dvm360 readers: How would you answer this pet owner?

dvm360 readers: How would you answer this pet owner?

This veterinary client longs to provide care for her pets, but her financial circumstances have taken a turn for the worse. What would your advice to her be?
Dec 18, 2017
By dvm360.com staff


Editor’s note: We at dvm360 recently received this heartfelt plea from a pet owner who finds herself in the midst of difficult financial circumstances and is agonizing about what to do about her beloved pets. We are not the experts here—you are! How would you as veterinary professionals advise this individual if she were your client? Leave a comment in the comments section below (must be registered) or email [email protected].

I’m writing tonight because I have a difficult question, one that unfortunately applies to many of us pet owners today. I’ve always understood that pets are a luxury, that they need proper care, and that they are a lifelong commitment. And I’ve always been fortunate enough to be able to provide for my pets and even spoil them. Then things changed.

Through no fault of my own, my financial situation changed drastically almost overnight. Now I no longer have the money to care for them as I used to, and this new situation is not likely to improve; I am disabled and unable to work. But when I got my pets years ago, I had no way of knowing that my life and finances would take such a blow.

I have used the same veterinary practice for 30 years. I have always been a good client, and the practice has always been good to me and my furkids. Now, however, I can no longer afford even routine checkups and vaccines—let alone the dreaded emergency. I know this isn’t fair to the pets I adore. But how do I explain all this to, for example, my sweet 12-year-old cat with hyperthyroidism? Or my 5-year-old rescue dog with allergies?

How do I find new, loving homes for my chronically ill animals who’ve known no other home but mine? Even if I could ignore my lifetime commitment to them and their care, older pets with problems simply are not being widely sought by anyone—except the unexpectedly poor family who loves them. As you know, even young, healthy pets are turned in to shelters and euthanized every day.

I’ve always maintained that if you cannot afford to properly care for a pet, then taking one in is both selfish and cruel. So what do I, and thousands like me, do when we find ourselves in this position?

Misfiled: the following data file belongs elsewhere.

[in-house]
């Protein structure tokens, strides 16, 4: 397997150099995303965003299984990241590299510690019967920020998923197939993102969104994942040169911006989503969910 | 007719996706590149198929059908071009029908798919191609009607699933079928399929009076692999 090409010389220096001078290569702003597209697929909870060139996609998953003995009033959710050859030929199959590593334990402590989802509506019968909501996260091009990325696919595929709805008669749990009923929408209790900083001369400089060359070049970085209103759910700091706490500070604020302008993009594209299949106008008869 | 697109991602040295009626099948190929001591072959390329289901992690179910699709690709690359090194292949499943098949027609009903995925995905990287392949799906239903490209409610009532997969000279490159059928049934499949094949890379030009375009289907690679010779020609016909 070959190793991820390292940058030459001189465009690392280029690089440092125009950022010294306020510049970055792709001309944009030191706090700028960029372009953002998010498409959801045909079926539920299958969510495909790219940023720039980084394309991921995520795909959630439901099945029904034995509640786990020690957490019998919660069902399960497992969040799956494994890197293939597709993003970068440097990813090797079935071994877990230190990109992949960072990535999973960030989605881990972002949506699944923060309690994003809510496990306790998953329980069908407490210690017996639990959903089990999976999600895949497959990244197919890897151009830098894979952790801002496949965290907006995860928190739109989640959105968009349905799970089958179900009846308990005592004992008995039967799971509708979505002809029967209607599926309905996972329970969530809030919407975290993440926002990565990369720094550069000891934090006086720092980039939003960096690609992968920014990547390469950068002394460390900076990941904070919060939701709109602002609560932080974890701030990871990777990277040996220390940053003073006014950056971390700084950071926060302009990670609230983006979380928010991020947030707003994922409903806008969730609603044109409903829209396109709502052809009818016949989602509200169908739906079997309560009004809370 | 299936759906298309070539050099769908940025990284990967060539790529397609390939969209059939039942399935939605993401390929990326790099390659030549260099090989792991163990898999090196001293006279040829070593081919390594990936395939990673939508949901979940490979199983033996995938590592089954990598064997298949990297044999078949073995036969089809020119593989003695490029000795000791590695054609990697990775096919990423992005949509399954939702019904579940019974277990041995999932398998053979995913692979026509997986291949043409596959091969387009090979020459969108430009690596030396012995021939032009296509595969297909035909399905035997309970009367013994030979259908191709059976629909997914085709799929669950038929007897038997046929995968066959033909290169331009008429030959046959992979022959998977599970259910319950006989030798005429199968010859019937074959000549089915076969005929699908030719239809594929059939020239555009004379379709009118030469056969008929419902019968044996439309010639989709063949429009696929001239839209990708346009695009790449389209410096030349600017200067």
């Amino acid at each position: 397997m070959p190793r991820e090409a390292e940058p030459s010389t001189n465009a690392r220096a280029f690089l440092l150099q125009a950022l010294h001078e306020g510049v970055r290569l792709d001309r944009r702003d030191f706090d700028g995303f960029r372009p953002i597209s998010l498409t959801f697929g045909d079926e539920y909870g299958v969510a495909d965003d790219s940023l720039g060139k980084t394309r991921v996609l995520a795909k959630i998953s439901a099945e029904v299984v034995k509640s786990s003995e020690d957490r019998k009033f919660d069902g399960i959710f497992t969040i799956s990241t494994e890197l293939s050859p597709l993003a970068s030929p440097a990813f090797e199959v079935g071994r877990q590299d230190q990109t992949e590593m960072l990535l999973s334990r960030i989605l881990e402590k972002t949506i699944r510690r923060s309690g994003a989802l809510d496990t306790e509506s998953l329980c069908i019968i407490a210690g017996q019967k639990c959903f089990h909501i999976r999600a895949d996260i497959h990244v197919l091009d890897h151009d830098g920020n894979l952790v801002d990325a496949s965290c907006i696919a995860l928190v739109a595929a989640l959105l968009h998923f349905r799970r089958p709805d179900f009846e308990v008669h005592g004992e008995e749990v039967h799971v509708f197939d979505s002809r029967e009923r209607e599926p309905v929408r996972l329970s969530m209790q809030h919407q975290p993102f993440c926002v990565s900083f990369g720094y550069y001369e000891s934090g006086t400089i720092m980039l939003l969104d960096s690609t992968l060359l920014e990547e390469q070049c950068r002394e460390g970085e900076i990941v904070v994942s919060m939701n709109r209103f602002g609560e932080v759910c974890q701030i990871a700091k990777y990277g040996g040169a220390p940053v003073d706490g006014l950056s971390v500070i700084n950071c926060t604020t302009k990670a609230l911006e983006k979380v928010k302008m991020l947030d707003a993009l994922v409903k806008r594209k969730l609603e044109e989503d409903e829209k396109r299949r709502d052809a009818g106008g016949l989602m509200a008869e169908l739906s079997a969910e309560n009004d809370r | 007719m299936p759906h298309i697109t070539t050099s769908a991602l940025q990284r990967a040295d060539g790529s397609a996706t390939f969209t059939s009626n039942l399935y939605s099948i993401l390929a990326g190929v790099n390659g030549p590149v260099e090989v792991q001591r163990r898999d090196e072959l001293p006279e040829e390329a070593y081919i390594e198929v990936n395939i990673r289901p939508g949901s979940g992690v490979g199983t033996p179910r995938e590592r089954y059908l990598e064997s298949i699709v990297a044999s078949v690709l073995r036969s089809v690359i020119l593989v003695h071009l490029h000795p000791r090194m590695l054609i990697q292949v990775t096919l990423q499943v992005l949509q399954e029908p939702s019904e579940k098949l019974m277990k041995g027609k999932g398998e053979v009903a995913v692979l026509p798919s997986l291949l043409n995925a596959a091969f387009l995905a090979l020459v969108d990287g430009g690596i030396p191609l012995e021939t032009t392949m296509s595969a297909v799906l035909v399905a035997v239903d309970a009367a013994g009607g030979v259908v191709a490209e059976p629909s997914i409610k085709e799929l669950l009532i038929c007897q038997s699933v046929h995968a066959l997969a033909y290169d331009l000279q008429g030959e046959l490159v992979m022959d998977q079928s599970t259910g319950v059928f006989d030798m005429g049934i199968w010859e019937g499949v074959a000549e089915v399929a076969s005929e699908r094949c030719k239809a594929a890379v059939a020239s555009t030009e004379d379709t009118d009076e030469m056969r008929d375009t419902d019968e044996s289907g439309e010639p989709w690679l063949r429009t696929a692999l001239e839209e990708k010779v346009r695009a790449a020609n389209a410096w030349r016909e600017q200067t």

Had I a young child and suddenly become “financially disabled,” there would be many resources out there to assist. Is there anything out there for our furkids, who also deserve the best we can give them? This is haunting me, and I so want to do what’s best for these innocent creatures who’ve placed their trust in me. Is there an answer?

Thank you.

—MJ Falango
DeLand, Florida

talk to your vet

Oh MJ what a dreadful situation, and additional stress when your life is already upside down.
With the disclaimer that being in Australia things might be different, I also know that people are basically good anywhere in the world and I am sure there are those who would try to help if they only knew what you needed.
I would suggest that the first step is to approach your regular vet and ask for a non-appointment. I'm not sure how aware they are of your situation, but I know if, in our clinic, a regular client who had always made caring petcare choices asked to speak to a vet or the practice manager about a change in circumstances we would make that happen as a courtesy visit. The most important thing here is to explain your situation and allow the practice to help you identify what the non-negotiables of you pets' needs are and help you identify options. For example we have some good samaritan clients on our client list who might help anonymously occasionally, some will "pay it forward" and pay an additional consult fee for us to use at our discretion for clients in need, drug company reps occasionally leave me with drug samples....every clinic is different but you don't know what your vet might be able to do if they don't know that you need help.
In the midst of chaos I can see that the needs of your furry companions is still an important priority to you and I know how heartbreaking your thoughts are. Good writers always leave the worst horror to your imagination as it is worse than anything they could actually put on the page, so first try to stop worrying and find out what your options are. At least with concrete information you can make decisions and choices knowing that you have done all that you can.
I know this is not a solution for a widespread problem but I'm a believer that (paraphrasing) I cannot change the world, but I can change the world of one person.
My heart goes out to you and your pets, take care

Payment solutions need to be discussed

More and more pet owners are faced with similar financial issues, from wages not increasing and care for pets increasing. Until the veterinary profession starts to offer solutions and provide alternative payment options new client visits will continue to decline and compassion fatigue will continue to grow. Human medicine has developed solutions for patients that cannot pay their high deductibles. The veterinary profession can do the same to help all pet owners get the gold standard of care.